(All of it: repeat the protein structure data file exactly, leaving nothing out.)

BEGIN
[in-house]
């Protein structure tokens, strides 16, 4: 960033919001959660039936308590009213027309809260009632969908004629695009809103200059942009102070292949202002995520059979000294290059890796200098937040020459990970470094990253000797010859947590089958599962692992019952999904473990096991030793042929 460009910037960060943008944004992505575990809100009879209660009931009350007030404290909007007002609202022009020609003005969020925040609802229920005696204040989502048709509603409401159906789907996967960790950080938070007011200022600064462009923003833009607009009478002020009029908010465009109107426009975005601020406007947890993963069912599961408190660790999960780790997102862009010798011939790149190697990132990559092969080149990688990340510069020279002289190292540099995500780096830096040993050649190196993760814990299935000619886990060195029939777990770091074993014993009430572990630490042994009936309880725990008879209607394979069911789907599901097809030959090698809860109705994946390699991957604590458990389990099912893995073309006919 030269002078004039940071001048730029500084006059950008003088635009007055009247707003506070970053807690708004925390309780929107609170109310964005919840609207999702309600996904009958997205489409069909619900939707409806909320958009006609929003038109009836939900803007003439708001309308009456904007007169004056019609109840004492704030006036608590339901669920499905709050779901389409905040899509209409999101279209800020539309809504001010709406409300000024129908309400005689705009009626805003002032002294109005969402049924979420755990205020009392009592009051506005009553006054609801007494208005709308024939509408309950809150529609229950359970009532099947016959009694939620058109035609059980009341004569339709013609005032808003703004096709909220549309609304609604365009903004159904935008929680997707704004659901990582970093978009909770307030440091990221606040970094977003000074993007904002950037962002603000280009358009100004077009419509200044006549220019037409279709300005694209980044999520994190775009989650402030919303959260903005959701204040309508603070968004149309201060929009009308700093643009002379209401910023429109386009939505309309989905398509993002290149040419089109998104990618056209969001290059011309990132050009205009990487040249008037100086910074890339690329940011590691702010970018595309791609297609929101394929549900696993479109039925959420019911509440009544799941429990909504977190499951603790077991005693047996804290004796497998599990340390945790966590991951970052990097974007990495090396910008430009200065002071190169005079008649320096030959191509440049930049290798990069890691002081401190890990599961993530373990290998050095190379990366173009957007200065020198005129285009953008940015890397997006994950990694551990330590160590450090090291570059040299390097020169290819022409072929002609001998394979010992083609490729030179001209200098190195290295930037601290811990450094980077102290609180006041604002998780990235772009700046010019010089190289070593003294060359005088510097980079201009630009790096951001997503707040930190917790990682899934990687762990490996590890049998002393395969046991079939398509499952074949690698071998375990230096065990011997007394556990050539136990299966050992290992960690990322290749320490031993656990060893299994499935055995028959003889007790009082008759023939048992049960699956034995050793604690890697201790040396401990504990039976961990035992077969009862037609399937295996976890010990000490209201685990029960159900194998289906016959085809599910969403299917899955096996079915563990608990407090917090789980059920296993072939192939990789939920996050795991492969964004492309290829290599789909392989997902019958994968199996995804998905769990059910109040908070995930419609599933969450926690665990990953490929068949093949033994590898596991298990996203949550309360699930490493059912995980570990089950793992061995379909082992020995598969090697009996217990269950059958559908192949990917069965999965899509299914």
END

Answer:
[in-house]
């Protein structure tokens, strides 16, 4: 960033919001959660039936308590009213027309809260009632969908004629695009809103200059942009102070292949202002995520059979000294290059890796200098937040020459990970470094990253000797010859947590089958599962692992019952999904473990096991030793042929 460009910037960060943008944004992505575990809100009879209660009931009350007030404290909007007002609202022009020609003005969020925040609802229920005696204040989502048709509603409401159906789907996967960790950080938070007011200022600064462009923003833009607009009478002020009029908010465009109107426009975005601020406007947890993963069912599961408190660790999960780790997102862009010798011939790149190697990132990559092969080149990688990340510069020279002289190292540099995500780096830096040993050649190196993760814990299935000619886990060195029939777990770091074993014993009430572990630490042994009936309880725990008879209607394979069911789907599901097809030959090698809860109705994946390699991957604590458990389990099912893995073309006919 030269002078004039940071001048730029500084006059950008003088635009007055009247707003506070970053807690708004925390309780929107609170109310964005919840609207999702309600996904009958997205489409069909619900939707409806909320958009006609929003038109009836939900803007003439708001309308009456904007007169004056019609109840004492704030006036608590339901669920499905709050779901389409905040899509209409999101279209800020539309809504001010709406409300000024129908309400005689705009009626805003002032002294109005969402049924979420755990205020009392009592009051506005009553006054609801007494208005709308024939509408309950809150529609229950359970009532099947016959009694939620058109035609059980009341004569339709013609005032808003703004096709909220549309609304609604365009903004159904935008929680997707704004659901990582970093978009909770307030440091990221606040970094977003000074993007904002950037962002603000280009358009100004077009419509200044006549220019037409279709300005694209980044999520994190775009989650402030919303959260903005959701204040309508603070968004149309201060929009009308700093643009002379209401910023429109386009939505309309989905398509993002290149040419089109998104990618056209969001290059011309990132050009205009990487040249008037100086910074890339690329940011590691702010970018595309791609297609929101394929549900696993479109039925959420019911509440009544799941429990909504977190499951603790077991005693047996804290004796497998599990340390945790966590991951970052990097974007990495090396910008430009200065002071190169005079008649320096030959191509440049930049290798990069890691002081401190890990599961993530373990290998050095190379990366173009957007200065020198005129285009953008940015890397997006994950990694551990330590160590450090090291570059040299390097020169290819022409072929002609001998394979010992083609490729030179001209200098190195290295930037601290811990450094980077102290609180006041604002998780990235772009700046010019010089190289070593003294060359005088510097980079201009630009790096951001997503707040930190917790990682899934990687762990490996590890049998002393395969046991079939398509499952074949690698071998375990230096065990011997007394556990050539136990299966050992290992960690990322290749320490031993656990060893299994499935055995028959003889007790009082008759023939048992049960699956034995050793604690890697201790040396401990504990039976961990035992077969009862037609399937295996976890010990000490209201685990029960159900194998289906016959085809599910969403299917899955096996079915563990608990407090917090789980059920296993072939192939990789939920996050795991492969964004492309290829290599789909392989997902019958994968199996995804998905769990059910109040908070995930419609599933969450926690665990990953490929068949093949033994590898596991298990996203949550309360699930490493059912995980570990089950793992061995379909082992020995598969090697009996217990269950059958559908192949990917069965999965899509299914």